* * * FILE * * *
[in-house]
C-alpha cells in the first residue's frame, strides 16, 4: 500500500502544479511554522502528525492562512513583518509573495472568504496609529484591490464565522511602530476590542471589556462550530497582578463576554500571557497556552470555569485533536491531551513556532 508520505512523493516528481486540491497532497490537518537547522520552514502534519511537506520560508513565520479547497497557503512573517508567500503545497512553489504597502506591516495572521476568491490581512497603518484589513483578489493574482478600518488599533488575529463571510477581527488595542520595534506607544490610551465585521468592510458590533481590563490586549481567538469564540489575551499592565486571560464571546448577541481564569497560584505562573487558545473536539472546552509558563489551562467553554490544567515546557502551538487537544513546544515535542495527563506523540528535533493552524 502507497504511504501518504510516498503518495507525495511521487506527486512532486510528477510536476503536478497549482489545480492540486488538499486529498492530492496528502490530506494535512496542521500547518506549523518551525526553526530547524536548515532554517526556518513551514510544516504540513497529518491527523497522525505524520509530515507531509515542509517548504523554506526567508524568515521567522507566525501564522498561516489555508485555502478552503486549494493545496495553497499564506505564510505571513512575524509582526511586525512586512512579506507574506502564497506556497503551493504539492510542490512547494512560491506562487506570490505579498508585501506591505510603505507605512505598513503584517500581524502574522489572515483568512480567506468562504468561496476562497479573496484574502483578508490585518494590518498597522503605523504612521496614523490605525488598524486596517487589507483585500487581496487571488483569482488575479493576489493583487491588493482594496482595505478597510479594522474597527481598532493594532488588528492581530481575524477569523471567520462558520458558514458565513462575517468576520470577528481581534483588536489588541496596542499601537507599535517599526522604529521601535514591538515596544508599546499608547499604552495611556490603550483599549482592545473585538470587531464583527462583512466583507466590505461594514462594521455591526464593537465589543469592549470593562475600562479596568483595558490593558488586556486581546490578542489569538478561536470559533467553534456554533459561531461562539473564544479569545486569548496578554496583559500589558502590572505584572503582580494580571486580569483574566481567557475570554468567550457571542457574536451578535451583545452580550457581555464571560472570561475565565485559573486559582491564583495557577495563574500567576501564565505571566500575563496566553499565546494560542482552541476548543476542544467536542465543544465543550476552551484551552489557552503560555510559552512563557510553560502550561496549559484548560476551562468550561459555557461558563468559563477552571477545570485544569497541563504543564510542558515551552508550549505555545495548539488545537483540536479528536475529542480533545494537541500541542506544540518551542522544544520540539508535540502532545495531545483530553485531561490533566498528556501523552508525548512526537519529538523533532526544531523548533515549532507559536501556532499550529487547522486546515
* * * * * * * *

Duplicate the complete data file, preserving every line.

[in-house]
C-alpha cells in the first residue's frame, strides 16, 4: 500500500502544479511554522502528525492562512513583518509573495472568504496609529484591490464565522511602530476590542471589556462550530497582578463576554500571557497556552470555569485533536491531551513556532 508520505512523493516528481486540491497532497490537518537547522520552514502534519511537506520560508513565520479547497497557503512573517508567500503545497512553489504597502506591516495572521476568491490581512497603518484589513483578489493574482478600518488599533488575529463571510477581527488595542520595534506607544490610551465585521468592510458590533481590563490586549481567538469564540489575551499592565486571560464571546448577541481564569497560584505562573487558545473536539472546552509558563489551562467553554490544567515546557502551538487537544513546544515535542495527563506523540528535533493552524 502507497504511504501518504510516498503518495507525495511521487506527486512532486510528477510536476503536478497549482489545480492540486488538499486529498492530492496528502490530506494535512496542521500547518506549523518551525526553526530547524536548515532554517526556518513551514510544516504540513497529518491527523497522525505524520509530515507531509515542509517548504523554506526567508524568515521567522507566525501564522498561516489555508485555502478552503486549494493545496495553497499564506505564510505571513512575524509582526511586525512586512512579506507574506502564497506556497503551493504539492510542490512547494512560491506562487506570490505579498508585501506591505510603505507605512505598513503584517500581524502574522489572515483568512480567506468562504468561496476562497479573496484574502483578508490585518494590518498597522503605523504612521496614523490605525488598524486596517487589507483585500487581496487571488483569482488575479493576489493583487491588493482594496482595505478597510479594522474597527481598532493594532488588528492581530481575524477569523471567520462558520458558514458565513462575517468576520470577528481581534483588536489588541496596542499601537507599535517599526522604529521601535514591538515596544508599546499608547499604552495611556490603550483599549482592545473585538470587531464583527462583512466583507466590505461594514462594521455591526464593537465589543469592549470593562475600562479596568483595558490593558488586556486581546490578542489569538478561536470559533467553534456554533459561531461562539473564544479569545486569548496578554496583559500589558502590572505584572503582580494580571486580569483574566481567557475570554468567550457571542457574536451578535451583545452580550457581555464571560472570561475565565485559573486559582491564583495557577495563574500567576501564565505571566500575563496566553499565546494560542482552541476548543476542544467536542465543544465543550476552551484551552489557552503560555510559552512563557510553560502550561496549559484548560476551562468550561459555557461558563468559563477552571477545570485544569497541563504543564510542558515551552508550549505555545495548539488545537483540536479528536475529542480533545494537541500541542506544540518551542522544544520540539508535540502532545495531545483530553485531561490533566498528556501523552508525548512526537519529538523533532526544531523548533515549532507559536501556532499550529487547522486546515